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3 Ways to Get Employee Buy-In for a Competitive Intelligence Program

We have probably never met. Even so, I am confident you have a stellar background and a proven track record of success in competitive intelligence. Or, if you’re new to competitive intelligence, you have the energy, curiosity, and work ethic to kickstart a robust competitive intelligence program. By all accounts, you are poised to take competitive intelligence to the next level at your company.

But trust me, you can’t afford to go it alone.

That’s right, your competitive intelligence program is going to take a village. It’s going to require some organizational change. If you want your big ideas to take shape they’ll need broad support. So whether it’s going to take changing technology, processes, or attitudes, a solo performance can’t be a part of the plan.

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While it might be an uphill battle at first, it will be worth it in the end. Your entire organization will reap the benefits of competitive intelligence once you have a program in place. Read on for some (perhaps) lesser known ideas to get your colleagues pumped about competitive intelligence.

Develop An Internal Brand For It

People can’t buy-in to what they don’t know about. A strong internal brand for any program offers credibility and transparency. With the right approach, you can guarantee you won’t be known as a feature comparison machine.

Start with these four key questions to help curate your internal competitive intelligence brand.

  • What’s your competitive intelligence mission?

  • What’s your competitive intelligence philosophy?

  • How will you communicate?

  • How will you gather feedback?

Once you have the answers to these four questions laid out, you’ll be able to promote your internal messaging for your competitive intelligence program.

Who can help: Brand, comms, creative, PR, HR & talent acquisition

Hopefully, your employees already have a connection with your company values. Try to reflect the promise of these within your downstream program. A name, logo, visual symbol, and slogan can help represent your program’s overall identity. Once it’s recognizable, employees will gradually understand and appreciate your competitive intelligence program’s purpose and planned activities.

Use Your Physical Office Space


Your office’s physical environment can directly influence work performance and productivity. An excellent avenue for your competitive intelligence practice could be to tap into workspace psychology (and open non-digital, non-email real estate) for a chance to engage employees.

If your company isn’t yet taking full advantage of your office space, offer to drive a committee to make it happen. If one already exists, join it. Carving out space to foster collaboration, especially for new initiatives, can make all the difference when trying to launch a new program.

Who can help: Administrative roles, corporate communications, employee culture committees, human resources, brand and creative, and facilities.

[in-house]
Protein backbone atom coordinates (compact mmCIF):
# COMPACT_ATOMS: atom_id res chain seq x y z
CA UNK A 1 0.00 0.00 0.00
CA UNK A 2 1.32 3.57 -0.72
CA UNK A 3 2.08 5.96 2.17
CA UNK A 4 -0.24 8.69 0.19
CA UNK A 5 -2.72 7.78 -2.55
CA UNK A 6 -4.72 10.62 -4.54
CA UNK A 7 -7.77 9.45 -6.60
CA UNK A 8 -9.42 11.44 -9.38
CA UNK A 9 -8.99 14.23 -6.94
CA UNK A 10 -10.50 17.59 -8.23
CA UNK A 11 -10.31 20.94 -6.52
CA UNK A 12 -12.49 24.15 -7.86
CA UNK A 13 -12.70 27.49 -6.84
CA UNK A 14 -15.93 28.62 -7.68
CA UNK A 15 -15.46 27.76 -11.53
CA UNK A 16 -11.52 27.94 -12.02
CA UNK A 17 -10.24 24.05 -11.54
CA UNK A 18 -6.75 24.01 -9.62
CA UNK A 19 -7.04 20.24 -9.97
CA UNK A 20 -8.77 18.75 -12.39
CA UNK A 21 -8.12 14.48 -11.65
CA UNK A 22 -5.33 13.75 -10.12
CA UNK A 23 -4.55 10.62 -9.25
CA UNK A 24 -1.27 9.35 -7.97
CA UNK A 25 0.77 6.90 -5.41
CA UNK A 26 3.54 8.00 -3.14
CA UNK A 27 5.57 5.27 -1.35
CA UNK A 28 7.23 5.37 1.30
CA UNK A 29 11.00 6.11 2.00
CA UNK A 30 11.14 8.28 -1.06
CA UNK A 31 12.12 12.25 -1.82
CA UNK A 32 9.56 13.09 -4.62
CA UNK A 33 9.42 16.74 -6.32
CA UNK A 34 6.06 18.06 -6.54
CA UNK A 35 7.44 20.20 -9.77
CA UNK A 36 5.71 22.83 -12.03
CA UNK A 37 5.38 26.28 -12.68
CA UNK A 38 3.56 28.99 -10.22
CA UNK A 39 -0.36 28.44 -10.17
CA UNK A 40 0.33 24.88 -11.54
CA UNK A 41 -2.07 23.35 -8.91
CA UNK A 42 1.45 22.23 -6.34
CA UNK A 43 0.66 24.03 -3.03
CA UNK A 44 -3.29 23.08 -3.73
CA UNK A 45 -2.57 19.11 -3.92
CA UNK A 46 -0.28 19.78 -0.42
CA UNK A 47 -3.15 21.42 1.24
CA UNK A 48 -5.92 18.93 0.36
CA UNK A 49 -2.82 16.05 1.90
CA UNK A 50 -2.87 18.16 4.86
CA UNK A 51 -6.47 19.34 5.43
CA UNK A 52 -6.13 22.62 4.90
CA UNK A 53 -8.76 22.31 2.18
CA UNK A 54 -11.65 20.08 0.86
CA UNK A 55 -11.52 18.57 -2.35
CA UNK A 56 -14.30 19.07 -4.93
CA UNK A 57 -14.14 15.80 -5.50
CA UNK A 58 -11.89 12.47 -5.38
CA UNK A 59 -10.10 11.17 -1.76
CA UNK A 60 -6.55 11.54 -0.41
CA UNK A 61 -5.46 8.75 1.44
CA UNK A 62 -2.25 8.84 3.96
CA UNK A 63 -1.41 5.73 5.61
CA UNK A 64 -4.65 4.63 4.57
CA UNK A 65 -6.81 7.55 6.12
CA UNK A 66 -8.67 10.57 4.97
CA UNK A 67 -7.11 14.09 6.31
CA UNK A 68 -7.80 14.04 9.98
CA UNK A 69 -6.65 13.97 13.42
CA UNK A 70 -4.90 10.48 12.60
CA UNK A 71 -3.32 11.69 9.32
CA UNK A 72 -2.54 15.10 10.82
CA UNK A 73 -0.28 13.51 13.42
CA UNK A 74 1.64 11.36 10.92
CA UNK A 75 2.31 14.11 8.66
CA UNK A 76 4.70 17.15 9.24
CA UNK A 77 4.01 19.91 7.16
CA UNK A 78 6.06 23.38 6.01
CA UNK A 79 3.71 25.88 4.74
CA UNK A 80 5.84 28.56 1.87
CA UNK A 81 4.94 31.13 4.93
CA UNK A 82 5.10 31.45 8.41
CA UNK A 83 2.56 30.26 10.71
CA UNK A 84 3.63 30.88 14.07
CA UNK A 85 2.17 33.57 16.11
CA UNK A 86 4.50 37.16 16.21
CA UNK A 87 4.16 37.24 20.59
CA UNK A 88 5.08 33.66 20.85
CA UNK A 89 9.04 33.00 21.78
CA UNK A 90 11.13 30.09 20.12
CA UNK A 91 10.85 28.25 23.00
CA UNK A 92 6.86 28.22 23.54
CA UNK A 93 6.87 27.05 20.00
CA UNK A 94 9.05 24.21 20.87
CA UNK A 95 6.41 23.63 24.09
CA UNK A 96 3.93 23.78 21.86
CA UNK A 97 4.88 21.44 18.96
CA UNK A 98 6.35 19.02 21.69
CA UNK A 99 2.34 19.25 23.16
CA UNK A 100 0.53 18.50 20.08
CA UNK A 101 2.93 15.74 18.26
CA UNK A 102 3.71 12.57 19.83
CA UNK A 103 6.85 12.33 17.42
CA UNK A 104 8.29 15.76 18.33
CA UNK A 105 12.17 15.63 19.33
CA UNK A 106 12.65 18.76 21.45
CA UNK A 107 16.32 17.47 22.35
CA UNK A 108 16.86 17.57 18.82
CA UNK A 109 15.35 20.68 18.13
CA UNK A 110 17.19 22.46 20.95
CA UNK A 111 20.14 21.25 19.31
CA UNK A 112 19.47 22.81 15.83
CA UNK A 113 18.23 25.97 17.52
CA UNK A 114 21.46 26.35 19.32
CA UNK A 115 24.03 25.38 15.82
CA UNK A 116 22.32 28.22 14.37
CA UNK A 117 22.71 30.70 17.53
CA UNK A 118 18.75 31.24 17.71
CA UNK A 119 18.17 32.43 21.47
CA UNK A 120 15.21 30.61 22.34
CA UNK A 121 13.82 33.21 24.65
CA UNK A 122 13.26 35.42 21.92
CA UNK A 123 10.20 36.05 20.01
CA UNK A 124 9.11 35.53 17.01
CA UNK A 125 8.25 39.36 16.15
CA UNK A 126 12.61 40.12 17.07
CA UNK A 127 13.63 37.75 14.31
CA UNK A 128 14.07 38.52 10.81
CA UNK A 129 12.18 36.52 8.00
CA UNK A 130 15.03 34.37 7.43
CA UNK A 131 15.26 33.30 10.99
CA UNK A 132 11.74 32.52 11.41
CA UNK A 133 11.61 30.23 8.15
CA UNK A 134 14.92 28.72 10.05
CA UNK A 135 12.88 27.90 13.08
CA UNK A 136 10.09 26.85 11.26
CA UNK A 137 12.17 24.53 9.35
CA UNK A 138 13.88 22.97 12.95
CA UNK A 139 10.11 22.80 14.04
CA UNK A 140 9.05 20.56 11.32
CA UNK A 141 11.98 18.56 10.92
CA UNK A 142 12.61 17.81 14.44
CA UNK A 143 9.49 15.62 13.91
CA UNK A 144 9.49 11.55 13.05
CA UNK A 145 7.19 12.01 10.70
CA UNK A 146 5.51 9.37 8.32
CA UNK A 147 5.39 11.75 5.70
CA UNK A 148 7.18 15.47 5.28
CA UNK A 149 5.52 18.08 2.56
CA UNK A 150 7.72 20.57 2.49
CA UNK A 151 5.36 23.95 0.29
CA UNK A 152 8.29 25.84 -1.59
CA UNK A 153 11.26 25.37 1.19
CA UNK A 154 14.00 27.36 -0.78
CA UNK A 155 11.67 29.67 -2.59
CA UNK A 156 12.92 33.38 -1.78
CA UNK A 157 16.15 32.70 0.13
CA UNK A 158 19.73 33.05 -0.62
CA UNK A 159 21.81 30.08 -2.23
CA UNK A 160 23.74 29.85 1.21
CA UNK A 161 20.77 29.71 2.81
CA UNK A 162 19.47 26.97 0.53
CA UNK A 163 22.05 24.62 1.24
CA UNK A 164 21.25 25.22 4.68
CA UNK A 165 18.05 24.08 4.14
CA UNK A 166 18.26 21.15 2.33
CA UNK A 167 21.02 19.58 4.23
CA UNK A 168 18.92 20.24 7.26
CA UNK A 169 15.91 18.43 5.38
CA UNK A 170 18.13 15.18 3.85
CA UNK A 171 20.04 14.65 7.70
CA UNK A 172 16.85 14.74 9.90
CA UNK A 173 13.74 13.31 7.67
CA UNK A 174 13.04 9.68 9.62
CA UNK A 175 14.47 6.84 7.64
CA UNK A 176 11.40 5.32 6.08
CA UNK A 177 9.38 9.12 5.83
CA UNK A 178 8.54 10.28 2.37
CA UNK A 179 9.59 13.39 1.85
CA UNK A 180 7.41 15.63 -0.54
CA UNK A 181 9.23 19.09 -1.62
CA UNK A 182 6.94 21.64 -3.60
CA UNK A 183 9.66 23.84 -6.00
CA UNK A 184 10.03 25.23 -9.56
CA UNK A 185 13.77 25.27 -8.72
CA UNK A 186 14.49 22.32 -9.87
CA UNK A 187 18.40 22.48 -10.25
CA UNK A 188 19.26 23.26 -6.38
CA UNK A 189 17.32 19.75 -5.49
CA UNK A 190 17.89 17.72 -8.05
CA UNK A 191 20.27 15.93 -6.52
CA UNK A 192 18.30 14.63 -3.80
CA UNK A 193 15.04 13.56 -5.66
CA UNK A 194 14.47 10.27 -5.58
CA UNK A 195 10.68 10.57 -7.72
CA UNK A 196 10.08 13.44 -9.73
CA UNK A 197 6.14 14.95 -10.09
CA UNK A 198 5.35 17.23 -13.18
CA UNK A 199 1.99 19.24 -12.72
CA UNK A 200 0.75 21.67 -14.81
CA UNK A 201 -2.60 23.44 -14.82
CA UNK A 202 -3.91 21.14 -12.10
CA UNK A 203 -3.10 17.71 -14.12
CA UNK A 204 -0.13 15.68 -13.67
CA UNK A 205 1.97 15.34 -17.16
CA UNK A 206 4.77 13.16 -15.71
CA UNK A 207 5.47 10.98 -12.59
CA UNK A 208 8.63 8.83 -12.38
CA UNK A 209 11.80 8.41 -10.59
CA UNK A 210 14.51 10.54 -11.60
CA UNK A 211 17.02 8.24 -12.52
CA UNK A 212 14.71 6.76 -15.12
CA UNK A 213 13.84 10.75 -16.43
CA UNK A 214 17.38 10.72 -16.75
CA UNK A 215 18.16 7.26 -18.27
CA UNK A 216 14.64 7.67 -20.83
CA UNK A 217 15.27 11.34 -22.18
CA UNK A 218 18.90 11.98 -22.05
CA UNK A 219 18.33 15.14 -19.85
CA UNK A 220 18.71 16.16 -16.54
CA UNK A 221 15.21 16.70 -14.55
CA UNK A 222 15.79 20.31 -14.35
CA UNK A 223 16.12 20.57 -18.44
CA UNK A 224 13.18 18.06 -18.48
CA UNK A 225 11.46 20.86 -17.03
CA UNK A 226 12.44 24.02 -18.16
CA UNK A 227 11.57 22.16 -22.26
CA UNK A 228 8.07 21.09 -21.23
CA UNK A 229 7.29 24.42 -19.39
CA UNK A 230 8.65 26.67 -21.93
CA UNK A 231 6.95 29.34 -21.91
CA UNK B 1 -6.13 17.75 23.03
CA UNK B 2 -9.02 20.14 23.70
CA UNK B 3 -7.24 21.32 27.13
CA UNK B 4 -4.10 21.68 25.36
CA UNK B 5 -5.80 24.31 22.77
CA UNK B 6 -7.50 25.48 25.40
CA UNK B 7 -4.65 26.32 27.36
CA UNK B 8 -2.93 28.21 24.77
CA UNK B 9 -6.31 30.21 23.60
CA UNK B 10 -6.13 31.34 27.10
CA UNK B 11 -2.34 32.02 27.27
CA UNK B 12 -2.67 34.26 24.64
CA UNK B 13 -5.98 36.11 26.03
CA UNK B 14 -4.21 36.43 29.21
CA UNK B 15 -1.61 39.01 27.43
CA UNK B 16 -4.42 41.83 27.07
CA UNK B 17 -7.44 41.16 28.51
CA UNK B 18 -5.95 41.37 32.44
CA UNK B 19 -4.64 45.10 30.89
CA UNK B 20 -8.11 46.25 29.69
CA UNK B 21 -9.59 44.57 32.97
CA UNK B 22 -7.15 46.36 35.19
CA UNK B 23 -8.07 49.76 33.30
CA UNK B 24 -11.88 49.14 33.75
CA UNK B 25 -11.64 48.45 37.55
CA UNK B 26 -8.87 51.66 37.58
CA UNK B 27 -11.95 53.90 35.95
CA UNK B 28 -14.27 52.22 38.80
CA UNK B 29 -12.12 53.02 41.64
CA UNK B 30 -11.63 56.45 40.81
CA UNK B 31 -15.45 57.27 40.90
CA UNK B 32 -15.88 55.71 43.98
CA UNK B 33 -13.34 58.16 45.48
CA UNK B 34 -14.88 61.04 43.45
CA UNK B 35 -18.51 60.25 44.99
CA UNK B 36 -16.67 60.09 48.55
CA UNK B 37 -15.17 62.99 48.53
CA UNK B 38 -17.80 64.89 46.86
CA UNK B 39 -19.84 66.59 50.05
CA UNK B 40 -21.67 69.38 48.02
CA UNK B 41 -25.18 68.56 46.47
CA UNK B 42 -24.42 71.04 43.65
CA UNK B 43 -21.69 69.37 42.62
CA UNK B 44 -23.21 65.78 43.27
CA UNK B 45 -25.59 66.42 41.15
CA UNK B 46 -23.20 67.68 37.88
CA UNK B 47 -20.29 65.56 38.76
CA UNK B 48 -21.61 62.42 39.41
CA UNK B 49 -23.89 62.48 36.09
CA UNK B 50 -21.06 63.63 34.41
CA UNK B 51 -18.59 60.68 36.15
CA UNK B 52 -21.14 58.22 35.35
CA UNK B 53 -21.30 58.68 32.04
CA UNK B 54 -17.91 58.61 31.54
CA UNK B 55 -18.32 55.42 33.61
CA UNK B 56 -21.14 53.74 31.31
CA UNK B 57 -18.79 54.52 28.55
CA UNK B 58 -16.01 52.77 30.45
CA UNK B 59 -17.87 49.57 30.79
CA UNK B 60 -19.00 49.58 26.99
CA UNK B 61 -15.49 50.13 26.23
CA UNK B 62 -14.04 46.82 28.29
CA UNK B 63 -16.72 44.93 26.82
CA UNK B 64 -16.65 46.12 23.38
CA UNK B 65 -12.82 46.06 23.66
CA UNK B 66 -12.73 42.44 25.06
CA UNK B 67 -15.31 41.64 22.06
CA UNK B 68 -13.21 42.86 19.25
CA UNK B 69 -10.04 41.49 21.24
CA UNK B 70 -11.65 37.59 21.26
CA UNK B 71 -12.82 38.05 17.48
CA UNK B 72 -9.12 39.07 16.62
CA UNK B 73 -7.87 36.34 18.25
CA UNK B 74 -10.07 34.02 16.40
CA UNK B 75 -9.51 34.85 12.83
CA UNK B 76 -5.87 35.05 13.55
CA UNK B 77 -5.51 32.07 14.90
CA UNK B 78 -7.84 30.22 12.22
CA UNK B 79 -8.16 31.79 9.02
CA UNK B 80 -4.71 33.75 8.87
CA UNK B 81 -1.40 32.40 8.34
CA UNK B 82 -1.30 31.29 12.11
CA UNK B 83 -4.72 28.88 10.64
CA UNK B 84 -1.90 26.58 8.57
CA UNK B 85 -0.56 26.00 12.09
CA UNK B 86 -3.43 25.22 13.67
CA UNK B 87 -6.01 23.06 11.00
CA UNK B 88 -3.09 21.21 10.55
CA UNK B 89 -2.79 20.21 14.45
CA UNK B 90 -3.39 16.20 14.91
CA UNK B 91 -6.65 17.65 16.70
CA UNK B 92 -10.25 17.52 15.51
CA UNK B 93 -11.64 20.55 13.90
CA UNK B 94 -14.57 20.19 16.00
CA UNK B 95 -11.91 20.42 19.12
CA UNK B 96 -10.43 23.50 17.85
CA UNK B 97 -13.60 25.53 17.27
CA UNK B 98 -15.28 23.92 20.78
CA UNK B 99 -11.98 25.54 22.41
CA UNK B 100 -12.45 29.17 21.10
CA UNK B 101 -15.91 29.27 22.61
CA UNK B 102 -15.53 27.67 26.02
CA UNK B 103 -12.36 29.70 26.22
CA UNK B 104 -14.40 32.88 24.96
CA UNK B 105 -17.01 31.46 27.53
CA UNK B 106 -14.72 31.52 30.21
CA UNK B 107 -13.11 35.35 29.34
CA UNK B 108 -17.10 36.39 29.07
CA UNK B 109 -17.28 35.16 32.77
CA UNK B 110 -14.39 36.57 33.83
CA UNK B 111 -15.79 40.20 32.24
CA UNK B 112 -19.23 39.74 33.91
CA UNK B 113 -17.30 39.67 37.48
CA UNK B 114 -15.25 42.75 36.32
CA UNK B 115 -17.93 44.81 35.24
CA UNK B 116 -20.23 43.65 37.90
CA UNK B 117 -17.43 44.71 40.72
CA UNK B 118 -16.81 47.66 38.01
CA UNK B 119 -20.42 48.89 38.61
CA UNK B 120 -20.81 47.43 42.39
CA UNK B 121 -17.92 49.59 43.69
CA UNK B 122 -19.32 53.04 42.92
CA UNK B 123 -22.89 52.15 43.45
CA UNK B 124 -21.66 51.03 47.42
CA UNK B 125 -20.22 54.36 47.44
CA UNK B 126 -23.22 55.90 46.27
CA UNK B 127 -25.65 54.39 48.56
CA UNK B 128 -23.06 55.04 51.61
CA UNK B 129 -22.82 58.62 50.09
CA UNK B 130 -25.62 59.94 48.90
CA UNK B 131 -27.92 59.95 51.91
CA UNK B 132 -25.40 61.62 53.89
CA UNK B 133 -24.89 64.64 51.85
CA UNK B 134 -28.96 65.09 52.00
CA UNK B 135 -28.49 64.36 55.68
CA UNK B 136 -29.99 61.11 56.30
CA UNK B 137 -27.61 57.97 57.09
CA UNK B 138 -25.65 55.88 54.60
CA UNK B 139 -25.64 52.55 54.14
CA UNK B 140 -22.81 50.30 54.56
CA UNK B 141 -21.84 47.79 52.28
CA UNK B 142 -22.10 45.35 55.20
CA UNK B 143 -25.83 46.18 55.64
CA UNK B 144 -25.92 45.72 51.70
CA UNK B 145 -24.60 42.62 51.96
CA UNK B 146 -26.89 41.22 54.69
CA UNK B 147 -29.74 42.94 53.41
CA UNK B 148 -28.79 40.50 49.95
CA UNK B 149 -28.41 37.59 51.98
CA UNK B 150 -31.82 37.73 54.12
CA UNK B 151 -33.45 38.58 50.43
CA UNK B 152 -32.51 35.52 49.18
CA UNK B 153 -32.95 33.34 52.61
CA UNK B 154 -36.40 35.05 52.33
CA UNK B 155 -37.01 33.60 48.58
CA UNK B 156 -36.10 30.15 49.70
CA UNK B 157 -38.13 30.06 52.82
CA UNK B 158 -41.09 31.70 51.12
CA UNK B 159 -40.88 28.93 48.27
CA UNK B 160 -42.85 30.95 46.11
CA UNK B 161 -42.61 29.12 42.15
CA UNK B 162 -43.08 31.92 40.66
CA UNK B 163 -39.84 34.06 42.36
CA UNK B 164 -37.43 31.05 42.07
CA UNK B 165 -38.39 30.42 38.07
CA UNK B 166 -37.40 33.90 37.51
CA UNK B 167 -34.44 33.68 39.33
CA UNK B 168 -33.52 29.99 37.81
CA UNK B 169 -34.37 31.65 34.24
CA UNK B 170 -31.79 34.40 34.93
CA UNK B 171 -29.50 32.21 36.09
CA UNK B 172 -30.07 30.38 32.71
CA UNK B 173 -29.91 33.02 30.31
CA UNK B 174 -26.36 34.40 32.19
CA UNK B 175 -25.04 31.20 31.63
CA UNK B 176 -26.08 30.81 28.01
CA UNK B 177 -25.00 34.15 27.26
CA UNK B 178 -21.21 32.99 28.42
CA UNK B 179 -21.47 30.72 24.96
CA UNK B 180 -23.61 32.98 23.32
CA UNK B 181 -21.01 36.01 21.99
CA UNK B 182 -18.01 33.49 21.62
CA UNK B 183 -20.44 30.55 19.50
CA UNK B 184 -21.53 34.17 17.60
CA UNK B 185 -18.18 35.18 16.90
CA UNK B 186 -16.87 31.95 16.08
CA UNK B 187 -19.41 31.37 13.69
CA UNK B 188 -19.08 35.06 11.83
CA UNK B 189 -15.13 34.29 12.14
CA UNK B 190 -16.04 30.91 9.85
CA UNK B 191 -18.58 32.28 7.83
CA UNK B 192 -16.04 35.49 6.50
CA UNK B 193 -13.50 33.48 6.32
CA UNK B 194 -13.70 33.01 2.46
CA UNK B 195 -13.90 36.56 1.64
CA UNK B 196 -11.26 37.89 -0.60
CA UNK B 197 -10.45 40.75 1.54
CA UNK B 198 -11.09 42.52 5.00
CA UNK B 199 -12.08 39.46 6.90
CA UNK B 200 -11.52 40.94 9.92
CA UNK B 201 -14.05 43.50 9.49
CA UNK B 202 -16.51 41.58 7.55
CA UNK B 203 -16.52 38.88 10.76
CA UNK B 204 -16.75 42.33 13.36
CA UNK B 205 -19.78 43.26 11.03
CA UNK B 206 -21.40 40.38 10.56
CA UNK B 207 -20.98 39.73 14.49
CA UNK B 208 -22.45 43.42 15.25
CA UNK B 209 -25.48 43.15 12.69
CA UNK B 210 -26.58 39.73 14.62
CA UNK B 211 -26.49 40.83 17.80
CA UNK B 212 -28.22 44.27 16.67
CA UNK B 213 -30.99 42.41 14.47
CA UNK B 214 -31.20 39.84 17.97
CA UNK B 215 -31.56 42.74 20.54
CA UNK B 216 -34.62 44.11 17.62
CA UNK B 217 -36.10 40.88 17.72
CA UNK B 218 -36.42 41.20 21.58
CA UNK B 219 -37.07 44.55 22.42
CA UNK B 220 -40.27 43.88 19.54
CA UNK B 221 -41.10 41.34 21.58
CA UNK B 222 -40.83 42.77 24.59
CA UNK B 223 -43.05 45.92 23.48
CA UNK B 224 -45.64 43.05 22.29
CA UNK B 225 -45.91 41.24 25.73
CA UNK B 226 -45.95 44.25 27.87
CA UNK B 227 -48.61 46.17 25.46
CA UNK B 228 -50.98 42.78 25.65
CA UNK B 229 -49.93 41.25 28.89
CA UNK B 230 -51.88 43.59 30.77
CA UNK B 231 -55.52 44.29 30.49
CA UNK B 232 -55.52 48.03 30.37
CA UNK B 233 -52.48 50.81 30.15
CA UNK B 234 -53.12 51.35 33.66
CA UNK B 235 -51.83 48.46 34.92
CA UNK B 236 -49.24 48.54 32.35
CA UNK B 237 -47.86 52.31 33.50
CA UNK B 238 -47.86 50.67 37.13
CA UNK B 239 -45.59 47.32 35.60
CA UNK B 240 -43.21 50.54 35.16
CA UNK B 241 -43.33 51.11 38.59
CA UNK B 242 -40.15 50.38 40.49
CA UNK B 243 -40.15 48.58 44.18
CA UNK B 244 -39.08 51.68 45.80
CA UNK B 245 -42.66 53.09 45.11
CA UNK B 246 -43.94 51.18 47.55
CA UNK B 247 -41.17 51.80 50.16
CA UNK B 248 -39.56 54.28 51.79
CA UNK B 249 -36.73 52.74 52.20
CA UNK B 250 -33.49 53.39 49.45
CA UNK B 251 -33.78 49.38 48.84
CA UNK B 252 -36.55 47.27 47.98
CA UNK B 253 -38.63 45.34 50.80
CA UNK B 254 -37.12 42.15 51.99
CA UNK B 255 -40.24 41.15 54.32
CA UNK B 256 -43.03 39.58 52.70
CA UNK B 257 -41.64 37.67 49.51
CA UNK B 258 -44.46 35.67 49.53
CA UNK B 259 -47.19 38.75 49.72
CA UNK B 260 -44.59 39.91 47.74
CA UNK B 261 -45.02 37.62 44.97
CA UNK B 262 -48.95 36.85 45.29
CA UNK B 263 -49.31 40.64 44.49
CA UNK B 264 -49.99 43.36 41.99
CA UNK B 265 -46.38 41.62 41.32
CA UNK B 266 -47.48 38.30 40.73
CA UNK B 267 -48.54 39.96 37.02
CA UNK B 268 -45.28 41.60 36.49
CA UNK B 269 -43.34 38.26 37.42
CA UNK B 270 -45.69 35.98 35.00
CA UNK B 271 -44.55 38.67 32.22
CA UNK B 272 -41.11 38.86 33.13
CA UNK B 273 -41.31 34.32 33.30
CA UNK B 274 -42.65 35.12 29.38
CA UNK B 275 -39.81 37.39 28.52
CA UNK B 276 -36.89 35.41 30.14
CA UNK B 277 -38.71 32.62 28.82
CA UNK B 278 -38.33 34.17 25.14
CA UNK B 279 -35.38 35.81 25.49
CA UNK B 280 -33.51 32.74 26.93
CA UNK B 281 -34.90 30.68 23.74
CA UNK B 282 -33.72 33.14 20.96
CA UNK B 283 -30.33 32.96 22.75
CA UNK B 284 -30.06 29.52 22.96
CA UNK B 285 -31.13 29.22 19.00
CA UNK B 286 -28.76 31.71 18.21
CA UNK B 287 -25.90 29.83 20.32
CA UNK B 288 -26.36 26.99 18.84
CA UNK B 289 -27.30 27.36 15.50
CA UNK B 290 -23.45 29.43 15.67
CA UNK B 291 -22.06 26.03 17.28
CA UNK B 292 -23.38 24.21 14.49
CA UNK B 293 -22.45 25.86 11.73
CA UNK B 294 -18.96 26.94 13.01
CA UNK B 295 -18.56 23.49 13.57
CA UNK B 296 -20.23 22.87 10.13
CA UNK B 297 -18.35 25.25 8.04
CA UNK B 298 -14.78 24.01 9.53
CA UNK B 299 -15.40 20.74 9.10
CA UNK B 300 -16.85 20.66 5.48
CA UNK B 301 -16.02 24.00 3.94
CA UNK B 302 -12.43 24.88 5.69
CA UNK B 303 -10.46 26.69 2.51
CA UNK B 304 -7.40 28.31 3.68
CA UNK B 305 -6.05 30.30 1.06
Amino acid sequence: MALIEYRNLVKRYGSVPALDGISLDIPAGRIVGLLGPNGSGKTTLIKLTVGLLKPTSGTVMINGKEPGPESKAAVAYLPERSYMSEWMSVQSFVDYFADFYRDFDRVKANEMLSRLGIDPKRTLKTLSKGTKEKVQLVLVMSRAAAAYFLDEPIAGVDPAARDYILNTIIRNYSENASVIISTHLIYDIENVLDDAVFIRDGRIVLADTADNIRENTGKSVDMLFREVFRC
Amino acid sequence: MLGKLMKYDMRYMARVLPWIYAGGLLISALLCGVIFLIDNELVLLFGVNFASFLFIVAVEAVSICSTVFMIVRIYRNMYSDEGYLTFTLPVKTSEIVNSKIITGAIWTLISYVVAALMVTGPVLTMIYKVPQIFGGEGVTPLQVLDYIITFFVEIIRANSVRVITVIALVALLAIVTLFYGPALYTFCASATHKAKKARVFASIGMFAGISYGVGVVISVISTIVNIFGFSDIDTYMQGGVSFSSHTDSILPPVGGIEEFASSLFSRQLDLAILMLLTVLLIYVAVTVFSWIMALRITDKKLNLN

Not only can you carve out a “competitive corner” or “competitive collaboration” space within your office space you can also use this project to expand your internal network. Getting a diverse group together for a common goal can build bridges across departments and open doors for competitive intelligence.

Gamify and Incentivize

There’s no better way to motivate your colleagues than with some friendly competition (and free stuff). This could be a good way to kick a program off, or breath new life into one that is somewhat defunct.

Who can help: Teams responsible for new employee onboarding, training and sales enablement, internal communications, and more.

Since you’ve already got your brand locked, use one-off or seasonal contests with giveaways to gain visibility. If you’re a little more advanced, complement this with a structured training curriculum specific to competitive intelligence with a virtual certification.

Whether it’s a virtual badge or a company water bottle, committing to and completing tasks is a proven motivator and can drive the bottom up buy-in you’re looking to achieve.

Get Started Now

It’s true, getting internal buy-in will involve more than a slick logo and some cool employee swag. You’re bound to run into roadblocks. People are going to disagree with you. You’re going to change your mind.

You are also going to make incremental progress, build consensus, and gain perspectives that enhance your program’s impact and possibilities.

The strides you make with gaining employee mindshare will build trust and credibility and can even strengthen your leadership-level discussions. So what are you waiting for? Get to work and kick off your competitive intelligence program!

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Julie Martland
Julie Martland is the Senior Manager of Global Brand & Messaging at Akamai Technologies. Julie has a decade of B2B technology marketing experience and has led marketing teams at startups, mid-sized businesses, and enterprises. When she's not launching programs or championing her company’s brand, you might find Julie running along the Charles River in Boston or researching her next great book club read.